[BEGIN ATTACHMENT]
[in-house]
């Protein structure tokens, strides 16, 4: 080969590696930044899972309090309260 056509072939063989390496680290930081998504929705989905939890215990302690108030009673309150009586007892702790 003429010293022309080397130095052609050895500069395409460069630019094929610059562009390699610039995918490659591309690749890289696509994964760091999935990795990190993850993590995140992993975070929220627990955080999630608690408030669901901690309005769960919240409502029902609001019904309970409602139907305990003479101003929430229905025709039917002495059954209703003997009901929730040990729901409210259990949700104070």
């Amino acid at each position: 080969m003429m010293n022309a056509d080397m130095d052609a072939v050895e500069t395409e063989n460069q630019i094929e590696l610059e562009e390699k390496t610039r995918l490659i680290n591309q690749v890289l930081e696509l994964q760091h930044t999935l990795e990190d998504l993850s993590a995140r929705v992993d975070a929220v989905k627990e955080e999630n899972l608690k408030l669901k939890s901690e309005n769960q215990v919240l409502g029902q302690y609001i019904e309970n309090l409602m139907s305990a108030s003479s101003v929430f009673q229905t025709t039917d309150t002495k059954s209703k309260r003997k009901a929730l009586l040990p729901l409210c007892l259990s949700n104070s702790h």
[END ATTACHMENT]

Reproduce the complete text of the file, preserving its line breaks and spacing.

[in-house]
């Protein structure tokens, strides 16, 4: 080969590696930044899972309090309260 056509072939063989390496680290930081998504929705989905939890215990302690108030009673309150009586007892702790 003429010293022309080397130095052609050895500069395409460069630019094929610059562009390699610039995918490659591309690749890289696509994964760091999935990795990190993850993590995140992993975070929220627990955080999630608690408030669901901690309005769960919240409502029902609001019904309970409602139907305990003479101003929430229905025709039917002495059954209703003997009901929730040990729901409210259990949700104070």
């Amino acid at each position: 080969m003429m010293n022309a056509d080397m130095d052609a072939v050895e500069t395409e063989n460069q630019i094929e590696l610059e562009e390699k390496t610039r995918l490659i680290n591309q690749v890289l930081e696509l994964q760091h930044t999935l990795e990190d998504l993850s993590a995140r929705v992993d975070a929220v989905k627990e955080e999630n899972l608690k408030l669901k939890s901690e309005n769960q215990v919240l409502g029902q302690y609001i019904e309970n309090l409602m139907s305990a108030s003479s101003v929430f009673q229905t025709t039917d309150t002495k059954s209703k309260r003997k009901a929730l009586l040990p729901l409210c007892l259990s949700n104070s702790h």